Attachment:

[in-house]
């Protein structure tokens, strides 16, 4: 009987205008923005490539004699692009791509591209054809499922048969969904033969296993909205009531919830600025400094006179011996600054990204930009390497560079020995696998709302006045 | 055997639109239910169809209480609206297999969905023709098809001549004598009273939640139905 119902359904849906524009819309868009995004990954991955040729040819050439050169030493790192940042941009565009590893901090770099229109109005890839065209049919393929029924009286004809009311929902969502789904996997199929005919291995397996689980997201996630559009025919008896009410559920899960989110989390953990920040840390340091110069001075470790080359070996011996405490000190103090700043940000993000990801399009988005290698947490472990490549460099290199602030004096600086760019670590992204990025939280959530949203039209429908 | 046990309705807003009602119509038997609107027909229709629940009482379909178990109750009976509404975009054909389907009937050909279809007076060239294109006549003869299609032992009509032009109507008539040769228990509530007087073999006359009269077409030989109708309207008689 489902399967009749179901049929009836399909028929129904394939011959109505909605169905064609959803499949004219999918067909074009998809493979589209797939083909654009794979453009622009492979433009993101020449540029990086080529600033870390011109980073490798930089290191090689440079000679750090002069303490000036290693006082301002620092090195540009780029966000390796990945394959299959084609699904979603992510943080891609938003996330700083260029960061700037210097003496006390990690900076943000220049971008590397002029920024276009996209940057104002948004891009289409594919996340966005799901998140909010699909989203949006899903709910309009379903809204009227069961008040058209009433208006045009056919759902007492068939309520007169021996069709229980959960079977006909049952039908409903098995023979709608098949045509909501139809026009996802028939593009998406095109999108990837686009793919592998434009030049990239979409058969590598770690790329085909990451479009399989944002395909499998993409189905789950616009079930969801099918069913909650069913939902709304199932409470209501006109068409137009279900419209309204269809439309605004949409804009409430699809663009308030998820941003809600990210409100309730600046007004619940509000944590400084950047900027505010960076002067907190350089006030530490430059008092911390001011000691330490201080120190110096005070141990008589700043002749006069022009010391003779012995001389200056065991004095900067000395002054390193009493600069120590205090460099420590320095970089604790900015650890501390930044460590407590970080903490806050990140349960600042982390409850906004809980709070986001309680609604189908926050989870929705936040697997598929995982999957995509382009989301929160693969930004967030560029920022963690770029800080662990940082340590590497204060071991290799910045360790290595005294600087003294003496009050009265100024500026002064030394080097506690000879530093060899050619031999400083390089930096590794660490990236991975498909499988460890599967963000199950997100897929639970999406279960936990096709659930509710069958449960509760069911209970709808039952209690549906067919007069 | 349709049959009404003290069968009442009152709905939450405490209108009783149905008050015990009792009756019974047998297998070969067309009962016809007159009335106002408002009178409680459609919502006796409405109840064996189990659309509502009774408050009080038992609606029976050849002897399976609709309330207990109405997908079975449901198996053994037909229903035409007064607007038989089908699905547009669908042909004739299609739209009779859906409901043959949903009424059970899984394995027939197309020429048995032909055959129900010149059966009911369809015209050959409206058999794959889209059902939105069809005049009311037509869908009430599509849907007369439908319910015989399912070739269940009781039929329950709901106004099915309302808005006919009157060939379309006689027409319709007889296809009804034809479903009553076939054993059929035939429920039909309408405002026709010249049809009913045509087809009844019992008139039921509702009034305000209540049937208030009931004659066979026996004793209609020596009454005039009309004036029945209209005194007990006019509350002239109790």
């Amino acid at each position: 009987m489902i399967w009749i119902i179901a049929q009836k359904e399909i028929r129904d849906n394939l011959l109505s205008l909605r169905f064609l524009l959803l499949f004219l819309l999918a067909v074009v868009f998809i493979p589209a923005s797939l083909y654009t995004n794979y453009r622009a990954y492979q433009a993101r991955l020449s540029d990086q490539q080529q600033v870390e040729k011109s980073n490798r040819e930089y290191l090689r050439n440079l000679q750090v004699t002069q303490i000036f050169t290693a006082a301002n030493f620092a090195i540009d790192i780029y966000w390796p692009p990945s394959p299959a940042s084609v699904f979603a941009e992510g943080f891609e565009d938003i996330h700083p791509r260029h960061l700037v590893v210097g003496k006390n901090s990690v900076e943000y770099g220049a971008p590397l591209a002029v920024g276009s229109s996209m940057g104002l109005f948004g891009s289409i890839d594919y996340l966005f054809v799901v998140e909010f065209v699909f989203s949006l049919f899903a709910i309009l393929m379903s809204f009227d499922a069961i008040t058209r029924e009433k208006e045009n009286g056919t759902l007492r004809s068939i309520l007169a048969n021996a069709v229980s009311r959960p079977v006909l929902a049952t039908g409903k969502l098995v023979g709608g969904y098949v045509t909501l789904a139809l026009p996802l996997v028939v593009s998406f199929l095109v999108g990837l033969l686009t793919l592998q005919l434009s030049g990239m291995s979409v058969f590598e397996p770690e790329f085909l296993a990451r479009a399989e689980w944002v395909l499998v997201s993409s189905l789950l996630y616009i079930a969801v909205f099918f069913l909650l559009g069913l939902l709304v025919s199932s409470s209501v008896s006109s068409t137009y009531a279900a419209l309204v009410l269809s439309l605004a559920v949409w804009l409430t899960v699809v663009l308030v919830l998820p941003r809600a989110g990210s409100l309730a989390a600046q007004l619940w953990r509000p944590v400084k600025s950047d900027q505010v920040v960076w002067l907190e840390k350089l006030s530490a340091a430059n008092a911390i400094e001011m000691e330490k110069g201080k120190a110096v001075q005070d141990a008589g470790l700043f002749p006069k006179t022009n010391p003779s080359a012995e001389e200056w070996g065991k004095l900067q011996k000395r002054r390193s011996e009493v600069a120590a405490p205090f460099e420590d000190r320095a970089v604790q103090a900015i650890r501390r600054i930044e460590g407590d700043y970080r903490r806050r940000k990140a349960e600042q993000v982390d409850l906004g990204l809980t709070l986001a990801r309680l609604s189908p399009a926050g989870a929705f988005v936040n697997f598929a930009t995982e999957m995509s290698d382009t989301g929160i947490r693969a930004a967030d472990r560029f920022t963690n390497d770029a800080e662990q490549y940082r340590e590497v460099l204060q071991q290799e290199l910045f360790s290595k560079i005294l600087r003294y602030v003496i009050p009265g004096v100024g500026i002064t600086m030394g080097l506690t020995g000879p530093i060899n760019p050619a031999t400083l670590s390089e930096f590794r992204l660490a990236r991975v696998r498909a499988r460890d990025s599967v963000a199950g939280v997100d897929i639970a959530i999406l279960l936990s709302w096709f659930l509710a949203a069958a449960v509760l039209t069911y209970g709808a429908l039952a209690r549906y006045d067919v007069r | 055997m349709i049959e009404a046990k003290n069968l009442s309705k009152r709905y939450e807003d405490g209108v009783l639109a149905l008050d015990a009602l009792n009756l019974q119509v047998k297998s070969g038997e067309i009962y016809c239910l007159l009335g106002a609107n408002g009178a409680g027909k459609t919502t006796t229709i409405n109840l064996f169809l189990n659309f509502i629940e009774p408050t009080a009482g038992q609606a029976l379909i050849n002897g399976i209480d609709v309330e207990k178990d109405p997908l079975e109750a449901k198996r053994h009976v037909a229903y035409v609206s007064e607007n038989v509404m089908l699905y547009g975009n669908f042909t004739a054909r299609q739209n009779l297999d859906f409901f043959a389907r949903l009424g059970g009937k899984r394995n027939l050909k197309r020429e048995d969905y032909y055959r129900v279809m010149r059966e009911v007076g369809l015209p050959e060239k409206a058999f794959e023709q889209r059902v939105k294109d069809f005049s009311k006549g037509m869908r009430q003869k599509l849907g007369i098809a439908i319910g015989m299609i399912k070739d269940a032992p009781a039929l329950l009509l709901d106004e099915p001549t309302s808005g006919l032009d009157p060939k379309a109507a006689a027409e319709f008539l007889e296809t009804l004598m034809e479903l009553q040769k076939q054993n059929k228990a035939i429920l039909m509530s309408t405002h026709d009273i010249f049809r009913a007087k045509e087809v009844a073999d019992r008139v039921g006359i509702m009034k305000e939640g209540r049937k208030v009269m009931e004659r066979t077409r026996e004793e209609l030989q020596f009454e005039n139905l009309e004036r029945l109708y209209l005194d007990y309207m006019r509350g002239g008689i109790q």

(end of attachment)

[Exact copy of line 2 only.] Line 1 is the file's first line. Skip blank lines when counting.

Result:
């Protein structure tokens, strides 16, 4: 009987205008923005490539004699692009791509591209054809499922048969969904033969296993909205009531919830600025400094006179011996600054990204930009390497560079020995696998709302006045 | 055997639109239910169809209480609206297999969905023709098809001549004598009273939640139905 119902359904849906524009819309868009995004990954991955040729040819050439050169030493790192940042941009565009590893901090770099229109109005890839065209049919393929029924009286004809009311929902969502789904996997199929005919291995397996689980997201996630559009025919008896009410559920899960989110989390953990920040840390340091110069001075470790080359070996011996405490000190103090700043940000993000990801399009988005290698947490472990490549460099290199602030004096600086760019670590992204990025939280959530949203039209429908 | 046990309705807003009602119509038997609107027909229709629940009482379909178990109750009976509404975009054909389907009937050909279809007076060239294109006549003869299609032992009509032009109507008539040769228990509530007087073999006359009269077409030989109708309207008689 489902399967009749179901049929009836399909028929129904394939011959109505909605169905064609959803499949004219999918067909074009998809493979589209797939083909654009794979453009622009492979433009993101020449540029990086080529600033870390011109980073490798930089290191090689440079000679750090002069303490000036290693006082301002620092090195540009780029966000390796990945394959299959084609699904979603992510943080891609938003996330700083260029960061700037210097003496006390990690900076943000220049971008590397002029920024276009996209940057104002948004891009289409594919996340966005799901998140909010699909989203949006899903709910309009379903809204009227069961008040058209009433208006045009056919759902007492068939309520007169021996069709229980959960079977006909049952039908409903098995023979709608098949045509909501139809026009996802028939593009998406095109999108990837686009793919592998434009030049990239979409058969590598770690790329085909990451479009399989944002395909499998993409189905789950616009079930969801099918069913909650069913939902709304199932409470209501006109068409137009279900419209309204269809439309605004949409804009409430699809663009308030998820941003809600990210409100309730600046007004619940509000944590400084950047900027505010960076002067907190350089006030530490430059008092911390001011000691330490201080120190110096005070141990008589700043002749006069022009010391003779012995001389200056065991004095900067000395002054390193009493600069120590205090460099420590320095970089604790900015650890501390930044460590407590970080903490806050990140349960600042982390409850906004809980709070986001309680609604189908926050989870929705936040697997598929995982999957995509382009989301929160693969930004967030560029920022963690770029800080662990940082340590590497204060071991290799910045360790290595005294600087003294003496009050009265100024500026002064030394080097506690000879530093060899050619031999400083390089930096590794660490990236991975498909499988460890599967963000199950997100897929639970999406279960936990096709659930509710069958449960509760069911209970709808039952209690549906067919007069 | 349709049959009404003290069968009442009152709905939450405490209108009783149905008050015990009792009756019974047998297998070969067309009962016809007159009335106002408002009178409680459609919502006796409405109840064996189990659309509502009774408050009080038992609606029976050849002897399976609709309330207990109405997908079975449901198996053994037909229903035409007064607007038989089908699905547009669908042909004739299609739209009779859906409901043959949903009424059970899984394995027939197309020429048995032909055959129900010149059966009911369809015209050959409206058999794959889209059902939105069809005049009311037509869908009430599509849907007369439908319910015989399912070739269940009781039929329950709901106004099915309302808005006919009157060939379309006689027409319709007889296809009804034809479903009553076939054993059929035939429920039909309408405002026709010249049809009913045509087809009844019992008139039921509702009034305000209540049937208030009931004659066979026996004793209609020596009454005039009309004036029945209209005194007990006019509350002239109790």